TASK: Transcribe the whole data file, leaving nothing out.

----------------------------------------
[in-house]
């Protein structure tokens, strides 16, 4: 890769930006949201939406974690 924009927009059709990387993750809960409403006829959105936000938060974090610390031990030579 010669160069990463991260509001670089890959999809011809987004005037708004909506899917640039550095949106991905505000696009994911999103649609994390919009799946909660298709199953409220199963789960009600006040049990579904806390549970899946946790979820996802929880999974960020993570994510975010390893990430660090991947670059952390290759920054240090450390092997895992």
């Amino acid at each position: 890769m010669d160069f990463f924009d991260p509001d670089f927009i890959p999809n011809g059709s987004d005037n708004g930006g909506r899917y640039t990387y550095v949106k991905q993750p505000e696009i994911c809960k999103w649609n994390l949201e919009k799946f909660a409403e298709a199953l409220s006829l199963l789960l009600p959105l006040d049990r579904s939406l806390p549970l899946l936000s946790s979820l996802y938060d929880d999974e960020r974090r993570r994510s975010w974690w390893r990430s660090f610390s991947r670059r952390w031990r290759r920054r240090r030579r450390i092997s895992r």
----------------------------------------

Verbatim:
[in-house]
């Protein structure tokens, strides 16, 4: 890769930006949201939406974690 924009927009059709990387993750809960409403006829959105936000938060974090610390031990030579 010669160069990463991260509001670089890959999809011809987004005037708004909506899917640039550095949106991905505000696009994911999103649609994390919009799946909660298709199953409220199963789960009600006040049990579904806390549970899946946790979820996802929880999974960020993570994510975010390893990430660090991947670059952390290759920054240090450390092997895992």
């Amino acid at each position: 890769m010669d160069f990463f924009d991260p509001d670089f927009i890959p999809n011809g059709s987004d005037n708004g930006g909506r899917y640039t990387y550095v949106k991905q993750p505000e696009i994911c809960k999103w649609n994390l949201e919009k799946f909660a409403e298709a199953l409220s006829l199963l789960l009600p959105l006040d049990r579904s939406l806390p549970l899946l936000s946790s979820l996802y938060d929880d999974e960020r974090r993570r994510s975010w974690w390893r990430s660090f610390s991947r670059r952390w031990r290759r920054r240090r030579r450390i092997s895992r």